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In cycling friendly cities, how do near-sighted cyclists who need glasses manage to bike to work or school in the rain?

When I say cycling friendly cities, I'm referring to cities such as Utrecht, Amsterdam, and Copenhagen which have plenty of bike lanes for people of all ages and abilities. Plenty of cyclists in Amsterdam cycle in the rain. Even in Vancouver, bike traffic can greatly decrease.

When glasses get wet, it can be very hard to see which makes it dangerous to cycle. It can also fog. Unlike windshields of cars, glasses almost never have wipers and defoggers unless they're novelty products or custom modifications.

Depending on the severity of the myopia, not wearing glasses can make it too hard to see which is also dangerous. I had pupil dilator eye drops and remembered that it was hard to see the white lane markings.

Is it possible that in cycling friendly cities:

  • Myopia rates are low
  • Contact lenses are used
  • Laser eye surgeries are used
  • Fairings are used
  • Having poor vision isn't that dangerous given the high quality cycling infrastructure
  • Glasses tend to have more advanced coatings so they're more rain friendly
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    I wear glasses all the time, even when cycling in the rain. I've never had a major problem with visibility. – Greg Hewgill Dec 10 '18 at 2:12
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    Unlike @GregHewgill if I'm still wearing sunglasses when rain comes in, my vision is affected very quickly, and wiping only makes it worse. It's interesting that in many of these cities, helmets are by no means universal, so it can't be the helmet keeping the rain off. Low speed may be a factor though. – Chris H Dec 10 '18 at 8:05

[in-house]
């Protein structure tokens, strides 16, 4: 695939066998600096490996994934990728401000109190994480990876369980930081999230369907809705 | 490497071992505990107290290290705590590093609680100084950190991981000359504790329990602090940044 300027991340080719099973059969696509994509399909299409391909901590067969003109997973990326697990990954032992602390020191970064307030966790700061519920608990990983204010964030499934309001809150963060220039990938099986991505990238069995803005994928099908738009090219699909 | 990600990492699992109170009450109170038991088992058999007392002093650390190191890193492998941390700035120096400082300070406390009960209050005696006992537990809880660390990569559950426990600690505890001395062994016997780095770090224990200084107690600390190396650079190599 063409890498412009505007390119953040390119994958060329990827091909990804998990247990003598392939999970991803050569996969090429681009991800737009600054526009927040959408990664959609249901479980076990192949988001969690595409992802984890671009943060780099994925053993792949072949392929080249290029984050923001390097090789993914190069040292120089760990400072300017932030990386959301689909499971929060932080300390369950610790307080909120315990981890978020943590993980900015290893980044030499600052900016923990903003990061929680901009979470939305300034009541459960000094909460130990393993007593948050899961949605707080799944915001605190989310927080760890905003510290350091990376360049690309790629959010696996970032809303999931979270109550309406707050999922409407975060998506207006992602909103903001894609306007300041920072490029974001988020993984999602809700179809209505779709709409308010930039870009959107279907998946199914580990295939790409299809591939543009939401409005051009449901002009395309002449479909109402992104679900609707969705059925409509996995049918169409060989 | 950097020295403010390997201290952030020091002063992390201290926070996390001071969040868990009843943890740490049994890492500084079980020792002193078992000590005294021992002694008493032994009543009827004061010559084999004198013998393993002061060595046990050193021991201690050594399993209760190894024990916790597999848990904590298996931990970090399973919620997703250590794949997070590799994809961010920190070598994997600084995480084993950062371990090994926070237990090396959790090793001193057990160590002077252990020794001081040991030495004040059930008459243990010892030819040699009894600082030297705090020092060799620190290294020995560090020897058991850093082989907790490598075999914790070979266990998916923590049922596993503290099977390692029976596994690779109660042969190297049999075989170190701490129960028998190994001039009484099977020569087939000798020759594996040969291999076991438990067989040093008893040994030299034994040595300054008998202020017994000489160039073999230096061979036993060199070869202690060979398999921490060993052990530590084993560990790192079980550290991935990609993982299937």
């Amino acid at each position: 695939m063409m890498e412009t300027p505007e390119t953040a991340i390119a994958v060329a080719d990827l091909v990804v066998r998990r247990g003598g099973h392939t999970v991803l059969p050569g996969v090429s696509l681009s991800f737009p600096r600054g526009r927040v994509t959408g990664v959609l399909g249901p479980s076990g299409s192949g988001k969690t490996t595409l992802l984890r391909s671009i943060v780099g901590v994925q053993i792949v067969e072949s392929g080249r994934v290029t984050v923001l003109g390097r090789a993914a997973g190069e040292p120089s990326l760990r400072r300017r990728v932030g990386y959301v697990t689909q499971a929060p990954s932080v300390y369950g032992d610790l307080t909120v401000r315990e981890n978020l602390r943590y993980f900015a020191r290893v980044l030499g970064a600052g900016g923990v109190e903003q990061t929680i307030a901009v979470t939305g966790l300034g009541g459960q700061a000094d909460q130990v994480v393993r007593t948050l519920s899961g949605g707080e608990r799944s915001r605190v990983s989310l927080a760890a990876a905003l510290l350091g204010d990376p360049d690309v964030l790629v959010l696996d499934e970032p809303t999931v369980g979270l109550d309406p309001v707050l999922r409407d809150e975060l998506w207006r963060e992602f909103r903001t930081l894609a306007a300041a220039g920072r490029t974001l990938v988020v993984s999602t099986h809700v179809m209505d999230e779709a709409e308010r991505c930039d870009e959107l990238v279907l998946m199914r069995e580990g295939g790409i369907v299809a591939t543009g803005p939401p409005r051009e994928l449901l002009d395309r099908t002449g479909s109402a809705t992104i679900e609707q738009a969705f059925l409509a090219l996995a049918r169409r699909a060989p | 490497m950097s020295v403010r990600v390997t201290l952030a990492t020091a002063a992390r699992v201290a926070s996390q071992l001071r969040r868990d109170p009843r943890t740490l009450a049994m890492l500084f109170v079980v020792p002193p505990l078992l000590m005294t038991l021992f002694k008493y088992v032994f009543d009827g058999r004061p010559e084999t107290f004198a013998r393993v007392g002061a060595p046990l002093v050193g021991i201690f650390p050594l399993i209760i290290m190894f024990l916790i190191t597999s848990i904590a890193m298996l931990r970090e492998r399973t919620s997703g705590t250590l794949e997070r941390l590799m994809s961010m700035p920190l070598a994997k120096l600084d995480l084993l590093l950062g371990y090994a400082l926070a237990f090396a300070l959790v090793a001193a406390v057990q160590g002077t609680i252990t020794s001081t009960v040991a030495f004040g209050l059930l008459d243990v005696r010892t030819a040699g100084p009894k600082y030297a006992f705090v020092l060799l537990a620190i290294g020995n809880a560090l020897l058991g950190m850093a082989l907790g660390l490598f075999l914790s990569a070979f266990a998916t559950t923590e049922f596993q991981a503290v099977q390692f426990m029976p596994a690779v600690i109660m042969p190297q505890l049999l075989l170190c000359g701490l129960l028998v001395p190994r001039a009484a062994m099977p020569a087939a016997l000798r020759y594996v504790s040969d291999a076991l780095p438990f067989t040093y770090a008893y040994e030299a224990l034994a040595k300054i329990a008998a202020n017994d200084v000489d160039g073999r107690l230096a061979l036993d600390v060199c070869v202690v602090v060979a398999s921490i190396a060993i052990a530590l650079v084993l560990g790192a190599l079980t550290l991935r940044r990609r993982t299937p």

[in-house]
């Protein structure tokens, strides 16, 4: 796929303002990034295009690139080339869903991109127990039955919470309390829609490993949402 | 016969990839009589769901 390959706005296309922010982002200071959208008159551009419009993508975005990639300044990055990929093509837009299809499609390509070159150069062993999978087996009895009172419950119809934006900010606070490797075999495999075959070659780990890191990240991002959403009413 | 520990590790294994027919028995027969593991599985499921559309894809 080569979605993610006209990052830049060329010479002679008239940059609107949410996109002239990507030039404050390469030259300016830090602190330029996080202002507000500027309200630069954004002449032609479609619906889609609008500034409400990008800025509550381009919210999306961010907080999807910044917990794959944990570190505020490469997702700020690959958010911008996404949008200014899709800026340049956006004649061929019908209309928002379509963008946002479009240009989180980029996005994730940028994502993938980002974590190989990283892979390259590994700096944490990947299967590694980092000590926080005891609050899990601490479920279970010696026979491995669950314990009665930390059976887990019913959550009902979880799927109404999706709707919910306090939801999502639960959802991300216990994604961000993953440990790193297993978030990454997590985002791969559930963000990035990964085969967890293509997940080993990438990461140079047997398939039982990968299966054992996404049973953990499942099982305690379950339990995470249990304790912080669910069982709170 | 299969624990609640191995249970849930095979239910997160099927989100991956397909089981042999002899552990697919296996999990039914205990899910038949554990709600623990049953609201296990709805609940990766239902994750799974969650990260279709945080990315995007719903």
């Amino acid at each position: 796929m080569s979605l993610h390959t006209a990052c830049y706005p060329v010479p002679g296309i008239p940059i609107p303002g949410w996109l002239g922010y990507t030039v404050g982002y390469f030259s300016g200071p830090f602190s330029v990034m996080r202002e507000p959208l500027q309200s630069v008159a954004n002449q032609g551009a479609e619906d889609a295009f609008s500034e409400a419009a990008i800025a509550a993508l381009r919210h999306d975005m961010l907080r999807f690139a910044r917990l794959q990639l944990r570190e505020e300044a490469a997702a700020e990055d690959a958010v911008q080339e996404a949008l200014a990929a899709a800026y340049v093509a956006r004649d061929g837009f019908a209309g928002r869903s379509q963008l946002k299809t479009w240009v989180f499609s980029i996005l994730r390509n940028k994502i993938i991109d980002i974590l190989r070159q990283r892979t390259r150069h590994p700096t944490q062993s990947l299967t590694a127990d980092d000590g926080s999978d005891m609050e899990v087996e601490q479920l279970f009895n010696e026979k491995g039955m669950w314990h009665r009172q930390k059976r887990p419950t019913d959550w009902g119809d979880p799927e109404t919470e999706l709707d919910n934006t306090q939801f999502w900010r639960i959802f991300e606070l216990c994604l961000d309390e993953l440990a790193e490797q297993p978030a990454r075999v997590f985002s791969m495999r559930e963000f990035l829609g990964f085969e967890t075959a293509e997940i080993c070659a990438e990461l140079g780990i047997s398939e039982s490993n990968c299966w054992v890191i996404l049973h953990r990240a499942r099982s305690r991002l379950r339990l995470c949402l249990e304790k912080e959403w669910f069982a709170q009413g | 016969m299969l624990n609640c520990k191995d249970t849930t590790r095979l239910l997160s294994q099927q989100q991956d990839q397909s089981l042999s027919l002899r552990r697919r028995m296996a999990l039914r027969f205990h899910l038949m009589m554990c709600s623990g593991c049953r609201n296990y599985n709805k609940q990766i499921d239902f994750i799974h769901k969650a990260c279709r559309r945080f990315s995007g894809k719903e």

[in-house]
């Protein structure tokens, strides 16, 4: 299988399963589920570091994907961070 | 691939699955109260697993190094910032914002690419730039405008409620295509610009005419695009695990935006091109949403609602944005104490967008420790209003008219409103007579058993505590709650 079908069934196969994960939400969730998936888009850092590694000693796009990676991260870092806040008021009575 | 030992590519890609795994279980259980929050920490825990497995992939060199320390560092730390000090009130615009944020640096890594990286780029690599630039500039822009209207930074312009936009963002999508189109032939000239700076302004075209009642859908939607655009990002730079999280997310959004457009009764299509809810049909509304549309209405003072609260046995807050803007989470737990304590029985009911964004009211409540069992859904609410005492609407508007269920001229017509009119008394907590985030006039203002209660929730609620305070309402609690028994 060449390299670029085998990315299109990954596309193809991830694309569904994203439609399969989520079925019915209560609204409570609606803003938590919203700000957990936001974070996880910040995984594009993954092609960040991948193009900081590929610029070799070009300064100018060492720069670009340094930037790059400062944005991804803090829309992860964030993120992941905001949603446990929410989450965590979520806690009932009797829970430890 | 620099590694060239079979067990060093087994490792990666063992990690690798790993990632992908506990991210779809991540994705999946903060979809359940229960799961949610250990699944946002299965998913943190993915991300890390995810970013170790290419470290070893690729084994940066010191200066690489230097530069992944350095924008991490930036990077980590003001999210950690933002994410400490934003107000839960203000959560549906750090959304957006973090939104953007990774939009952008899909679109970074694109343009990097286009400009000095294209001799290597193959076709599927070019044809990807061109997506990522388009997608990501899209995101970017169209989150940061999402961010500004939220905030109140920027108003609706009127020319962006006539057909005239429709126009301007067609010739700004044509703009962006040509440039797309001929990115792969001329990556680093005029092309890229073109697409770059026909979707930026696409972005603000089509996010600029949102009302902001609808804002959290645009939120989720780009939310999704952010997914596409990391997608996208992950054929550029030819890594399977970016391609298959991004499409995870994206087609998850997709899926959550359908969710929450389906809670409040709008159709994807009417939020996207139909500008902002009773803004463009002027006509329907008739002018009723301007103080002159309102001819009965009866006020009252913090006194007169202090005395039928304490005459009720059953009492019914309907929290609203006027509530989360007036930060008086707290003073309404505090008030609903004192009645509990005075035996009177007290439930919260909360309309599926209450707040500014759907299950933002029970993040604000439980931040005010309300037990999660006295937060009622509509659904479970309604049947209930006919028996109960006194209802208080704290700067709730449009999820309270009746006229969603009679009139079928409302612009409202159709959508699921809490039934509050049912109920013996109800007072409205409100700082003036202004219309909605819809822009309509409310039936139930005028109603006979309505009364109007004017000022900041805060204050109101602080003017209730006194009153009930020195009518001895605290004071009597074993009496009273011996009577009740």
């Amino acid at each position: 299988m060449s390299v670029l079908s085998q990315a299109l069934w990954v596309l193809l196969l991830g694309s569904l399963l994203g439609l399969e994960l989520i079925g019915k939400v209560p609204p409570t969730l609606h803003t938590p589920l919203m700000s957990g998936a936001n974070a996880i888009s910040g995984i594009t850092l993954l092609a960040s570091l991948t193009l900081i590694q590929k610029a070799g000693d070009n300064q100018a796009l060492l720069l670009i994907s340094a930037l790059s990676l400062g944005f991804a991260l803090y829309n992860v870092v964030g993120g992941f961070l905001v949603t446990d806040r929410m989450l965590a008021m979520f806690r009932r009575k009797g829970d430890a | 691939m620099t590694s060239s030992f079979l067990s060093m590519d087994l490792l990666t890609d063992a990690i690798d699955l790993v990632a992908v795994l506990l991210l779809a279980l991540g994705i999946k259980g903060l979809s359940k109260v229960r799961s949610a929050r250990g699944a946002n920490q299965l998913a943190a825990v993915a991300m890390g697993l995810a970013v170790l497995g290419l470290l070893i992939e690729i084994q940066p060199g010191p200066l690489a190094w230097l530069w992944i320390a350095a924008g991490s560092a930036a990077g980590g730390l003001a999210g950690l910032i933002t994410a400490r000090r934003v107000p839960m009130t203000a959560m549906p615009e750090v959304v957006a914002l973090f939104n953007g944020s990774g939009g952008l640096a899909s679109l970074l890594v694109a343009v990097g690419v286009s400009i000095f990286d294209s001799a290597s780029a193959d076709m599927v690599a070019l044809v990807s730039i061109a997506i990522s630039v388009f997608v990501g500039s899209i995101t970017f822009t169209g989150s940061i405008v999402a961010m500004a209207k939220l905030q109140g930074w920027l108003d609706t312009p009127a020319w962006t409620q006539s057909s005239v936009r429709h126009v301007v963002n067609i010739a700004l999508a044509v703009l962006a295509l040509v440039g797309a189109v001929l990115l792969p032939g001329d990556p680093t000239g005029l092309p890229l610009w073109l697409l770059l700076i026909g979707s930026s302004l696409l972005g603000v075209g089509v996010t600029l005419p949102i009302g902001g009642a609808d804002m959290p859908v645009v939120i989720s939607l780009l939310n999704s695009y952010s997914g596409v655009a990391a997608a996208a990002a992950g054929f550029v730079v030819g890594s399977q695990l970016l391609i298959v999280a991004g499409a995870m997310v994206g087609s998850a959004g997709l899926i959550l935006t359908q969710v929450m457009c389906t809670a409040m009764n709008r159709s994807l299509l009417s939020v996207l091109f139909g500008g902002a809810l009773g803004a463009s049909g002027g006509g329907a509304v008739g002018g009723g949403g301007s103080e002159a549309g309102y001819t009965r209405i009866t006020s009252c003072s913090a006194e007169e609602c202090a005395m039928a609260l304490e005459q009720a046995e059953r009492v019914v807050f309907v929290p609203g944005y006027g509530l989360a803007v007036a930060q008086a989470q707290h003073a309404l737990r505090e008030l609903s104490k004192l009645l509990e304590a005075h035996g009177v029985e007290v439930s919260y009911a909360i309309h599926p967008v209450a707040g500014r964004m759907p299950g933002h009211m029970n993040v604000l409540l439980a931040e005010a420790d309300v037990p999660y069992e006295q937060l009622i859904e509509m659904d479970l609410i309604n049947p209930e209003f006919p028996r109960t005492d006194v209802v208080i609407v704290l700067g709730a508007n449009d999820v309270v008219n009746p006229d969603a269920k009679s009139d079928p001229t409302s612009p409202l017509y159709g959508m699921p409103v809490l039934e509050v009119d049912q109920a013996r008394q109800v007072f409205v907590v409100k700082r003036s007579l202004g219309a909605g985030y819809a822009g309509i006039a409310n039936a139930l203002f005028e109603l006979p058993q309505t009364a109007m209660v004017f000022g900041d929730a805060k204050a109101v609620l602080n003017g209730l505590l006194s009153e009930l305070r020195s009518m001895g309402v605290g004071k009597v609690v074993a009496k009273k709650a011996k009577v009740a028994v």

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    I'm not from a really cycling-friendly city, and I can't answer the general question. But here's what I do: In light rain, I tend to ignore the rain, but in heavier rain I simply wear a baseball cap which keep my glasses mostly dry. Of course, this option assumes that you are comfortable riding without a helmet. – anderas Dec 10 '18 at 8:36
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    Just a small side note that its advisable to wear lenses at all times when on the bike regardless of if you are short sighted or not. Wearing lenses (either clear or sunglasses) has saved me from being hit in the eye (and therefore possibly saved my vision) by stones kicked up from cars three times so far – Andy P Dec 10 '18 at 13:00
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    They wear their glasses. How do you think people walk in the rain that have glasses? – Gary E Dec 10 '18 at 19:04
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I'm very short-sighted and couldn't cycle at all without my glasses on. I don't find any particular problem cycling in the rain, and I don't see how the cycling-friendliness or otherwise of the city would make any difference to that.

Yes, rain on my glasses degrades my vision a bit, but I've never found it problematic. Wearing a cap helps a bit. People say it keeps rain off your glasses but it doesn't; what it actually does is shade your glasses so that the light of the sky during the day or street lights at night doesn't bounce around so much in the raindrops, causing a bunch of glare.

Considering your possibilities:

  • Myopia rates are low

Why would they be? Especially given that people move freely between cities. Doubly so in the UK, where the main cycling cities include Oxford and Cambridge, which have huge transient populations of students.

  • Contact lenses are used
  • Laser eye surgeries are used

In cities where lots of people cycle, they're doing it purely for transport and they tend not to do anything special for cycling (e.g., they cycle in whatever clothes they want to wear at their destination). Such people will wear contacts if they want to wear contacts, and have laser eye surgery if they want to have laser eye surgery but it seems unlikely that cycling will be a significant issue in that.

  • Fairings are used

Not sure what you mean.

  • Having poor vision isn't that dangerous given the high quality cycling infrastructure